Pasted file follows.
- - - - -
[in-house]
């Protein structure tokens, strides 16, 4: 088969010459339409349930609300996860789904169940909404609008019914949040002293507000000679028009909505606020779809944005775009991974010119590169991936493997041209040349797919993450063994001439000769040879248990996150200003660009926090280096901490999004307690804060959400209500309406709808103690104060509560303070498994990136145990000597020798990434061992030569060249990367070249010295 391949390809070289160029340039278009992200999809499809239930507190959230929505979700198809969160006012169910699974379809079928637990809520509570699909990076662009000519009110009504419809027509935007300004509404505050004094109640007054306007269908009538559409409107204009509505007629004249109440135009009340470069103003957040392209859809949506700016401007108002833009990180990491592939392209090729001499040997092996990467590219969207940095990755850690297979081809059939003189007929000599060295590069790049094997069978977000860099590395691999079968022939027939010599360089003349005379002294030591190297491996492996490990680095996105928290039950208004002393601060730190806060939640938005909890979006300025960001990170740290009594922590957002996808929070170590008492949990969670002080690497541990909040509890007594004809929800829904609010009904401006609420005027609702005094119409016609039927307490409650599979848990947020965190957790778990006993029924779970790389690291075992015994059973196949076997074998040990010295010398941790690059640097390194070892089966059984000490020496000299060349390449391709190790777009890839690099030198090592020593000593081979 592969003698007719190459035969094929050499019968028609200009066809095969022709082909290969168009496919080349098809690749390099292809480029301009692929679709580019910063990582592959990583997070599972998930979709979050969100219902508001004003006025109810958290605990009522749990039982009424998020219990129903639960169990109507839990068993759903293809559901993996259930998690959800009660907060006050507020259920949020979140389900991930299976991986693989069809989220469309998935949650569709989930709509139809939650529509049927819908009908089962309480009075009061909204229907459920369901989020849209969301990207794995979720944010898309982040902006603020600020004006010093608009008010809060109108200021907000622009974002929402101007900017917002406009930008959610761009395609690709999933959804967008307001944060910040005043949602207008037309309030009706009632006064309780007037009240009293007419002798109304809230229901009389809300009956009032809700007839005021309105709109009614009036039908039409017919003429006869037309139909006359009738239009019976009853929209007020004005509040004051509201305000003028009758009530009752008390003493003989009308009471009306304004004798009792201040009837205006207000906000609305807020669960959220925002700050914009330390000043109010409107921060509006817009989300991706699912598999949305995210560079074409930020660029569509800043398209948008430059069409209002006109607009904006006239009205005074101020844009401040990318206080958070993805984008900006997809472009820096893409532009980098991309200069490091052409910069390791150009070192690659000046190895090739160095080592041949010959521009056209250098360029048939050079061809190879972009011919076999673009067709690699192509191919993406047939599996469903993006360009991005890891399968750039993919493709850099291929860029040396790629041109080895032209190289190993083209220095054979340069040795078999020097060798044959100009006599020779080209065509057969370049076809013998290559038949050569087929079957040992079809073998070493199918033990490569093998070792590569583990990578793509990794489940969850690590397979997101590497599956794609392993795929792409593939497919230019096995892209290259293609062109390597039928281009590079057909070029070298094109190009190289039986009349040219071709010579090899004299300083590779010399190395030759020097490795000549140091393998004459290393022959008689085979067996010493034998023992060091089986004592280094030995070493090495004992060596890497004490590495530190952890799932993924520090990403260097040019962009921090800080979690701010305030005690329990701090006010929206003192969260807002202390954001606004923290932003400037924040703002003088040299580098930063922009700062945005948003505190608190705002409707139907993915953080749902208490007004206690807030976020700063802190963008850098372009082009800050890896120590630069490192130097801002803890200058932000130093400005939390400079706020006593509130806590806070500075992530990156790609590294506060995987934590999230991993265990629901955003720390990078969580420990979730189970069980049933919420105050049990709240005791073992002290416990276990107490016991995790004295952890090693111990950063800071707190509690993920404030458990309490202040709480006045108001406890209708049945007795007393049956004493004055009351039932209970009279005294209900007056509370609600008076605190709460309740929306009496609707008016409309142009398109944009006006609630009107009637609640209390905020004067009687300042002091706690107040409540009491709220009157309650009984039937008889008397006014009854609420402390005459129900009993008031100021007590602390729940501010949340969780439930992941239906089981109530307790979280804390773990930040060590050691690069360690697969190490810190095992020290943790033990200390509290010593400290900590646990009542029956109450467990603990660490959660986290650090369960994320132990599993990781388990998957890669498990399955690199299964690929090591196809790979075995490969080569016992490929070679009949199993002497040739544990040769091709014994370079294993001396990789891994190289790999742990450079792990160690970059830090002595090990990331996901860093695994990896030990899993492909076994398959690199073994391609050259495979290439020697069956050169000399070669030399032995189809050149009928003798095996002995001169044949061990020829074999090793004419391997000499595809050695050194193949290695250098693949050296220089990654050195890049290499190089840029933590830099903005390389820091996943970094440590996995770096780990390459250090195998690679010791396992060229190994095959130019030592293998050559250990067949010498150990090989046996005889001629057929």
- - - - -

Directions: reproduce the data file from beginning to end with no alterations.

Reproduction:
[in-house]
């Protein structure tokens, strides 16, 4: 088969010459339409349930609300996860789904169940909404609008019914949040002293507000000679028009909505606020779809944005775009991974010119590169991936493997041209040349797919993450063994001439000769040879248990996150200003660009926090280096901490999004307690804060959400209500309406709808103690104060509560303070498994990136145990000597020798990434061992030569060249990367070249010295 391949390809070289160029340039278009992200999809499809239930507190959230929505979700198809969160006012169910699974379809079928637990809520509570699909990076662009000519009110009504419809027509935007300004509404505050004094109640007054306007269908009538559409409107204009509505007629004249109440135009009340470069103003957040392209859809949506700016401007108002833009990180990491592939392209090729001499040997092996990467590219969207940095990755850690297979081809059939003189007929000599060295590069790049094997069978977000860099590395691999079968022939027939010599360089003349005379002294030591190297491996492996490990680095996105928290039950208004002393601060730190806060939640938005909890979006300025960001990170740290009594922590957002996808929070170590008492949990969670002080690497541990909040509890007594004809929800829904609010009904401006609420005027609702005094119409016609039927307490409650599979848990947020965190957790778990006993029924779970790389690291075992015994059973196949076997074998040990010295010398941790690059640097390194070892089966059984000490020496000299060349390449391709190790777009890839690099030198090592020593000593081979 592969003698007719190459035969094929050499019968028609200009066809095969022709082909290969168009496919080349098809690749390099292809480029301009692929679709580019910063990582592959990583997070599972998930979709979050969100219902508001004003006025109810958290605990009522749990039982009424998020219990129903639960169990109507839990068993759903293809559901993996259930998690959800009660907060006050507020259920949020979140389900991930299976991986693989069809989220469309998935949650569709989930709509139809939650529509049927819908009908089962309480009075009061909204229907459920369901989020849209969301990207794995979720944010898309982040902006603020600020004006010093608009008010809060109108200021907000622009974002929402101007900017917002406009930008959610761009395609690709999933959804967008307001944060910040005043949602207008037309309030009706009632006064309780007037009240009293007419002798109304809230229901009389809300009956009032809700007839005021309105709109009614009036039908039409017919003429006869037309139909006359009738239009019976009853929209007020004005509040004051509201305000003028009758009530009752008390003493003989009308009471009306304004004798009792201040009837205006207000906000609305807020669960959220925002700050914009330390000043109010409107921060509006817009989300991706699912598999949305995210560079074409930020660029569509800043398209948008430059069409209002006109607009904006006239009205005074101020844009401040990318206080958070993805984008900006997809472009820096893409532009980098991309200069490091052409910069390791150009070192690659000046190895090739160095080592041949010959521009056209250098360029048939050079061809190879972009011919076999673009067709690699192509191919993406047939599996469903993006360009991005890891399968750039993919493709850099291929860029040396790629041109080895032209190289190993083209220095054979340069040795078999020097060798044959100009006599020779080209065509057969370049076809013998290559038949050569087929079957040992079809073998070493199918033990490569093998070792590569583990990578793509990794489940969850690590397979997101590497599956794609392993795929792409593939497919230019096995892209290259293609062109390597039928281009590079057909070029070298094109190009190289039986009349040219071709010579090899004299300083590779010399190395030759020097490795000549140091393998004459290393022959008689085979067996010493034998023992060091089986004592280094030995070493090495004992060596890497004490590495530190952890799932993924520090990403260097040019962009921090800080979690701010305030005690329990701090006010929206003192969260807002202390954001606004923290932003400037924040703002003088040299580098930063922009700062945005948003505190608190705002409707139907993915953080749902208490007004206690807030976020700063802190963008850098372009082009800050890896120590630069490192130097801002803890200058932000130093400005939390400079706020006593509130806590806070500075992530990156790609590294506060995987934590999230991993265990629901955003720390990078969580420990979730189970069980049933919420105050049990709240005791073992002290416990276990107490016991995790004295952890090693111990950063800071707190509690993920404030458990309490202040709480006045108001406890209708049945007795007393049956004493004055009351039932209970009279005294209900007056509370609600008076605190709460309740929306009496609707008016409309142009398109944009006006609630009107009637609640209390905020004067009687300042002091706690107040409540009491709220009157309650009984039937008889008397006014009854609420402390005459129900009993008031100021007590602390729940501010949340969780439930992941239906089981109530307790979280804390773990930040060590050691690069360690697969190490810190095992020290943790033990200390509290010593400290900590646990009542029956109450467990603990660490959660986290650090369960994320132990599993990781388990998957890669498990399955690199299964690929090591196809790979075995490969080569016992490929070679009949199993002497040739544990040769091709014994370079294993001396990789891994190289790999742990450079792990160690970059830090002595090990990331996901860093695994990896030990899993492909076994398959690199073994391609050259495979290439020697069956050169000399070669030399032995189809050149009928003798095996002995001169044949061990020829074999090793004419391997000499595809050695050194193949290695250098693949050296220089990654050195890049290499190089840029933590830099903005390389820091996943970094440590996995770096780990390459250090195998690679010791396992060229190994095959130019030592293998050559250990067949010498150990090989046996005889001629057929």